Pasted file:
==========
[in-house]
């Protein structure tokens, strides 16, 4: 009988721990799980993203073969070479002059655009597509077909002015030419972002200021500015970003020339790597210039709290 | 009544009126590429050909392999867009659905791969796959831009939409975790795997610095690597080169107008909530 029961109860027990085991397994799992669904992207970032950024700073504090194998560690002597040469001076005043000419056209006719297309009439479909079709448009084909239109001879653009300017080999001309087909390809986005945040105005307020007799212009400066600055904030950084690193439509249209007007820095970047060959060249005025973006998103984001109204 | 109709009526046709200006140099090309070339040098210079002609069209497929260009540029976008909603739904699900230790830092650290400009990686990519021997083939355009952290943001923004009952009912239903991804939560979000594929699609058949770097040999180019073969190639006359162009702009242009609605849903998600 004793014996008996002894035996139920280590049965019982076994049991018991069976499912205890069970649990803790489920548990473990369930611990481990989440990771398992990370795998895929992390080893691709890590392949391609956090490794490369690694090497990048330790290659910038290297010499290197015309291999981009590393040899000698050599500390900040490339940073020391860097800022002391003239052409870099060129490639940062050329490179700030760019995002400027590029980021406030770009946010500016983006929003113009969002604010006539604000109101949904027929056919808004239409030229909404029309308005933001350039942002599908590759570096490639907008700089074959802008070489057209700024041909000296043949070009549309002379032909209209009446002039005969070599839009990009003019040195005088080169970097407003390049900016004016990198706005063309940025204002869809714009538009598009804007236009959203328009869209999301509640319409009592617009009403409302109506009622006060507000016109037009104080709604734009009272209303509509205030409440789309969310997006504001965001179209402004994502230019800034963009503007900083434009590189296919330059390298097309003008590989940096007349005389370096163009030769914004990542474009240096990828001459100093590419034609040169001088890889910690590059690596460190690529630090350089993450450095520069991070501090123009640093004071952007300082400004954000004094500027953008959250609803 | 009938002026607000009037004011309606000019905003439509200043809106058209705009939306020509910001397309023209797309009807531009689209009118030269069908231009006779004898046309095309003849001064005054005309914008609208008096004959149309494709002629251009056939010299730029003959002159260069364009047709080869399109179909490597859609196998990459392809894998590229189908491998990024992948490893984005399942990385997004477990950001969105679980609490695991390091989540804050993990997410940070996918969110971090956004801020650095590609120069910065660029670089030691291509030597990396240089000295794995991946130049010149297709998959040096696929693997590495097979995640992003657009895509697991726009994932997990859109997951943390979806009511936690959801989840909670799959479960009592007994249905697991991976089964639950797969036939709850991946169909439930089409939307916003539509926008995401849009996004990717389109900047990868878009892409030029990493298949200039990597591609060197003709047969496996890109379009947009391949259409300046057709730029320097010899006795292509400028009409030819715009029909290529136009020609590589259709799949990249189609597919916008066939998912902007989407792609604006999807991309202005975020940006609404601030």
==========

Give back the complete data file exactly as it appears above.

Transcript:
[in-house]
């Protein structure tokens, strides 16, 4: 009988721990799980993203073969070479002059655009597509077909002015030419972002200021500015970003020339790597210039709290 | 009544009126590429050909392999867009659905791969796959831009939409975790795997610095690597080169107008909530 029961109860027990085991397994799992669904992207970032950024700073504090194998560690002597040469001076005043000419056209006719297309009439479909079709448009084909239109001879653009300017080999001309087909390809986005945040105005307020007799212009400066600055904030950084690193439509249209007007820095970047060959060249005025973006998103984001109204 | 109709009526046709200006140099090309070339040098210079002609069209497929260009540029976008909603739904699900230790830092650290400009990686990519021997083939355009952290943001923004009952009912239903991804939560979000594929699609058949770097040999180019073969190639006359162009702009242009609605849903998600 004793014996008996002894035996139920280590049965019982076994049991018991069976499912205890069970649990803790489920548990473990369930611990481990989440990771398992990370795998895929992390080893691709890590392949391609956090490794490369690694090497990048330790290659910038290297010499290197015309291999981009590393040899000698050599500390900040490339940073020391860097800022002391003239052409870099060129490639940062050329490179700030760019995002400027590029980021406030770009946010500016983006929003113009969002604010006539604000109101949904027929056919808004239409030229909404029309308005933001350039942002599908590759570096490639907008700089074959802008070489057209700024041909000296043949070009549309002379032909209209009446002039005969070599839009990009003019040195005088080169970097407003390049900016004016990198706005063309940025204002869809714009538009598009804007236009959203328009869209999301509640319409009592617009009403409302109506009622006060507000016109037009104080709604734009009272209303509509205030409440789309969310997006504001965001179209402004994502230019800034963009503007900083434009590189296919330059390298097309003008590989940096007349005389370096163009030769914004990542474009240096990828001459100093590419034609040169001088890889910690590059690596460190690529630090350089993450450095520069991070501090123009640093004071952007300082400004954000004094500027953008959250609803 | 009938002026607000009037004011309606000019905003439509200043809106058209705009939306020509910001397309023209797309009807531009689209009118030269069908231009006779004898046309095309003849001064005054005309914008609208008096004959149309494709002629251009056939010299730029003959002159260069364009047709080869399109179909490597859609196998990459392809894998590229189908491998990024992948490893984005399942990385997004477990950001969105679980609490695991390091989540804050993990997410940070996918969110971090956004801020650095590609120069910065660029670089030691291509030597990396240089000295794995991946130049010149297709998959040096696929693997590495097979995640992003657009895509697991726009994932997990859109997951943390979806009511936690959801989840909670799959479960009592007994249905697991991976089964639950797969036939709850991946169909439930089409939307916003539509926008995401849009996004990717389109900047990868878009892409030029990493298949200039990597591609060197003709047969496996890109379009947009391949259409300046057709730029320097010899006795292509400028009409030819715009029909290529136009020609590589259709799949990249189609597919916008066939998912902007989407792609604006999807991309202005975020940006609404601030």